When you're over 20 feet tall, there are certain things that should never, ever, ever happen to you. These things include, but are not limited to, the following:

1. Require help getting merchandise off the top shelf at Wal-Mart.

2. Be made to stand in the front row of a group picture.

3. Get seated in the back seat of any car.

4. Fail in your attempt to eat a large Asian metropolitan area.

5. Have your dunk stuffed by a man shorter than six feet tall.

Well, numero cinco happened last night when the 5'9" Nate Robinson successfully executed a smother chicken on the grotesquely tall Yao Ming. That's what we in the business (with "the business" meaning "writing for this site") refer to as an ego-ectomy. Here's the video, courtesy of Gorilla Mask:

There are certain things in life I will always dream of. Fame. Fortune. A warehouse full of cloned duplicates of Lynda Carter. And the ability, just once, to jump up and touch the sky. Unfortunately, I'm an earth-bound white guy, so none of those things are liable to happen any time soon. But somewhere out there is another leapless white boy who decided to turn the tables on fate by jumping off the back of his friend to pull off a successful dunk...proving once again that if you can't jump harder, jump smarter.

We live in an age of non-stop marketing and rampant commercialism, to the point where Kobe Bryant could appear in a commercial for Vagisil and nobody would even blink. We expect our best athletes to sell out for the low price of millions of dollars. It's been that way since we first watched Michael Jordan show up to the NBA All-Star game decked out in Nike apparel (instead of the league-mandated All-Star uniform and warm-up suit), after which he could be seen hawking Ballpark Franks, which eventually led to him draping the American flag over the Reebok symbol on his uniform during the gold medal ceremony in the 1992 Olympics. These events, in turn, caused a ripple effect that plagues the world to this day. Why do you think Shaq's filmography is longer than Mark Hamill's?

It's easy to lay the blame on Jordan and the selfish "me-first" superstars that came after him. We have this notion that the pre-Jordan era was filled with humble, courtly professionals who would never lower themselves to the indignities associated with product promotion. Take Dr. J, for instance. He's generally regarded as an NBA dignitary and a true class act (despite the fact that he once sucker punched Larry Bird three times in the face while Bird was being held from behind by the good Doctor's teammates). But maybe, just maybe, Dr. J would have been just as much of a media hound as Jordan if he'd had half a chance. Why do I say that? Well, because Erving once appeared in a Chapstick commercial.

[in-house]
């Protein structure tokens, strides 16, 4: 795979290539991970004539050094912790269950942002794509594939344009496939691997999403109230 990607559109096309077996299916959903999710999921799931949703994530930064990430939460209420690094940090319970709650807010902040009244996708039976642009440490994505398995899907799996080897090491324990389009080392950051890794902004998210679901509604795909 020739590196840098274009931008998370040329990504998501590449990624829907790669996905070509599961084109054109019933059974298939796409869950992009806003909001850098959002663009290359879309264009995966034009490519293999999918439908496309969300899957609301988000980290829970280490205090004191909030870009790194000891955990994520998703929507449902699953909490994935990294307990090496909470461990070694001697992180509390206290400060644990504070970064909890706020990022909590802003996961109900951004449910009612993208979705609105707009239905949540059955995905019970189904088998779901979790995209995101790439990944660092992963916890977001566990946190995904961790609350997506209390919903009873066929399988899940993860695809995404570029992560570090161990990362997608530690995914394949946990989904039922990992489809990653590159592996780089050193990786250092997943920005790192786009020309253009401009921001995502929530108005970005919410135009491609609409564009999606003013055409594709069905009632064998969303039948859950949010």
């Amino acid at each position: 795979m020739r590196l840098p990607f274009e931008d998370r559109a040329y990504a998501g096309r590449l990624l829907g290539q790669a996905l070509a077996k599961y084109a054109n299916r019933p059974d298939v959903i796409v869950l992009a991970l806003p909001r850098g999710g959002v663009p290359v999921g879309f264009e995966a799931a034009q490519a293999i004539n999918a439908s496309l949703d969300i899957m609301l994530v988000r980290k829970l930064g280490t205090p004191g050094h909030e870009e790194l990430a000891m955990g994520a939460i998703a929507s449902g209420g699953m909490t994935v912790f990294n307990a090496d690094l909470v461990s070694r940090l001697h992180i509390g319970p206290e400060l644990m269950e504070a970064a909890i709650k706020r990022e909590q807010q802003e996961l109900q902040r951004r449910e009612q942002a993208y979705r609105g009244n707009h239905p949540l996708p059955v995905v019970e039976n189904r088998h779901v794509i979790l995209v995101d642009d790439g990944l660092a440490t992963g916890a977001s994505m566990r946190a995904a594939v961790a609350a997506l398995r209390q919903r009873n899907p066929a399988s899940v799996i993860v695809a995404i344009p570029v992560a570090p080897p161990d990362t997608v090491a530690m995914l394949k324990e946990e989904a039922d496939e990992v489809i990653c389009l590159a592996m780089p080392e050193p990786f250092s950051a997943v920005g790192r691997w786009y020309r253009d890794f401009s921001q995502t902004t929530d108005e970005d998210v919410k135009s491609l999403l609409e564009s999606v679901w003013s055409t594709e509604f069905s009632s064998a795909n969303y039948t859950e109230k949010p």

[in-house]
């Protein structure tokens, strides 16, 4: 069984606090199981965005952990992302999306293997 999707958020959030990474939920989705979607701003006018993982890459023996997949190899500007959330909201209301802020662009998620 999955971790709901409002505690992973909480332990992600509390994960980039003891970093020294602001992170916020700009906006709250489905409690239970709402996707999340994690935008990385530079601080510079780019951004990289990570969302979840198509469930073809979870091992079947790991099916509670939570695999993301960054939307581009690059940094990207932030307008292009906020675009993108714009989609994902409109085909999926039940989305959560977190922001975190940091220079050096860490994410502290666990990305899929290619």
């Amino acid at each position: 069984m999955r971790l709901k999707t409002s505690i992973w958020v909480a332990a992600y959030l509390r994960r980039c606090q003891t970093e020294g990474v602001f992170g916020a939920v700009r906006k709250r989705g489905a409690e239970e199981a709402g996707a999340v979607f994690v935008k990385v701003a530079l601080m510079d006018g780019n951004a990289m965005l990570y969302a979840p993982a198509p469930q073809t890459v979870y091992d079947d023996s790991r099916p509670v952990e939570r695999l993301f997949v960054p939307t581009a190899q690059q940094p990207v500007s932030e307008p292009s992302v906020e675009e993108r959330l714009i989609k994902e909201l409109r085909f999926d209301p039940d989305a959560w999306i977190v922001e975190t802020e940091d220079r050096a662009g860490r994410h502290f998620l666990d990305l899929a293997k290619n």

But he didn't just appear. He renamed himself "Dr. Chapstick" (at least for the commercial), and even gave a detailed list of Chapstick ingredients to a group of screaming children who only wanted a small part of a man who could touch the sky. As one young girl tugged on his sleeve, a single tear in her eye, he demanded, "That's Dr. Chapstick to you!" Okay, it wasn't that dramatic. But still.

In a highly prestigious ceremony only done approximately 2,323 other times, Lakers owner Jerry Buss was awarded a star on the Hollywood Walk of Fame last week. In addition to Magic, Kareem, AC Green and other Lakers, Buss was greeted with an entourage that consisted of that rapper from the "Girls Gone Wild" videos (Snoop Dog), a syphilitic whore (Paris Hilton), Tom Arnold (no explanation needed) and other B-list celebrities who saw this as a respectable photo opportunity. In an unrelated story, Hollywood Squares tapings were cancelled for the day.

Why Basketbawful hates the Lakers (Short Version): The Lakers' evolution from the irresistibly likeable "Showtime" era into something completely despicable culminated sometime during 1999. Shaq was in the prime of his "bad-guy" years, being surly, arrogant and unintelligible at every possible opportunity. Shaq was flanked by an aging sanctimonious hippie (Phil Jackson) and two selfish shooters with bad haircuts (Kobe and Glen Rice). Throw in an inexplicably clutch role-player (Robert Horry), a Canadian (Rick Fox), a stand-up comedian (John Salley), Ice Cube (Devean George), and a Flopologist (Derek Fisher), and you have the NBA equivalent of Star Wars:Episode 1: undeniably successful, but a complete bastardization of everything you loved about the original. And then Shaq took credit for ending the career of Rik Smits after beating the Pacers in the 2000 Finals. The Lakers are dead to us.